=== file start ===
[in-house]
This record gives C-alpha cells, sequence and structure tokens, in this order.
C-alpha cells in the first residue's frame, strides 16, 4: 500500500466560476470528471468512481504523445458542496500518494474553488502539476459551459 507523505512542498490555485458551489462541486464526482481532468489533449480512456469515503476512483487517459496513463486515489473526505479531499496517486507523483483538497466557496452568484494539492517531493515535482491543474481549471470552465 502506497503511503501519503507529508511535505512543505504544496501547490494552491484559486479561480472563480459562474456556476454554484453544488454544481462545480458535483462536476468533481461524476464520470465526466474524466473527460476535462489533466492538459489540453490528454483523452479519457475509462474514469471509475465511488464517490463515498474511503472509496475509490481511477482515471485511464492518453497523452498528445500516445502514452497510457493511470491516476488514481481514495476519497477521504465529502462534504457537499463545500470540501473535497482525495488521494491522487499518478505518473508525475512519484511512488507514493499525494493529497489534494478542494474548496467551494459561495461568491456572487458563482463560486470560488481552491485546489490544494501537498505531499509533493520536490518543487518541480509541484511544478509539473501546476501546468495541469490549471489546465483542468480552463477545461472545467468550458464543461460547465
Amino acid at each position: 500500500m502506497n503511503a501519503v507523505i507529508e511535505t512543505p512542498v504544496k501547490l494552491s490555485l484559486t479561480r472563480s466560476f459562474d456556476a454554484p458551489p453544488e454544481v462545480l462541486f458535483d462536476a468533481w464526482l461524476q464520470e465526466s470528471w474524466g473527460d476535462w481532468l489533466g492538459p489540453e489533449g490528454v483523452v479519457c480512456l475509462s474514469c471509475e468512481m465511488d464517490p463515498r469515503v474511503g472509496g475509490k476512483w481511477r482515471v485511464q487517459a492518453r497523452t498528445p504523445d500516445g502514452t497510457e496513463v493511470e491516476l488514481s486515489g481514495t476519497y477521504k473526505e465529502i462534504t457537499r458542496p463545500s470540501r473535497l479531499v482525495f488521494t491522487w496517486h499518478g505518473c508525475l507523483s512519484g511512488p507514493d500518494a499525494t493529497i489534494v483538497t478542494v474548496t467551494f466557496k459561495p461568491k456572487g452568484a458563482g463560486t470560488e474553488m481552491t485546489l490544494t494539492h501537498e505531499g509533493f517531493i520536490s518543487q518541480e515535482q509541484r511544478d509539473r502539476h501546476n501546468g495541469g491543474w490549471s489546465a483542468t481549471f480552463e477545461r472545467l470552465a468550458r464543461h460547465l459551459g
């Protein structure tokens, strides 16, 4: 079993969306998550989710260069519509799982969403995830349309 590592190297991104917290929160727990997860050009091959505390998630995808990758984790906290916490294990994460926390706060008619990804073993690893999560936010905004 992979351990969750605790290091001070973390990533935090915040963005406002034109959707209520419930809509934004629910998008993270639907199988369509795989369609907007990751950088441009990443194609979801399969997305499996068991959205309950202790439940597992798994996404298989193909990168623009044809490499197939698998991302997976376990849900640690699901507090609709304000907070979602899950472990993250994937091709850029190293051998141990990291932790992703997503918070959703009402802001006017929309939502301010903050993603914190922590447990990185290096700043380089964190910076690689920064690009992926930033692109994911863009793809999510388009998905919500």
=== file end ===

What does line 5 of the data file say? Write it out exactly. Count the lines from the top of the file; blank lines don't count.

């Protein structure tokens, strides 16, 4: 079993969306998550989710260069519509799982969403995830349309 590592190297991104917290929160727990997860050009091959505390998630995808990758984790906290916490294990994460926390706060008619990804073993690893999560936010905004 992979351990969750605790290091001070973390990533935090915040963005406002034109959707209520419930809509934004629910998008993270639907199988369509795989369609907007990751950088441009990443194609979801399969997305499996068991959205309950202790439940597992798994996404298989193909990168623009044809490499197939698998991302997976376990849900640690699901507090609709304000907070979602899950472990993250994937091709850029190293051998141990990291932790992703997503918070959703009402802001006017929309939502301010903050993603914190922590447990990185290096700043380089964190910076690689920064690009992926930033692109994911863009793809999510388009998905919500």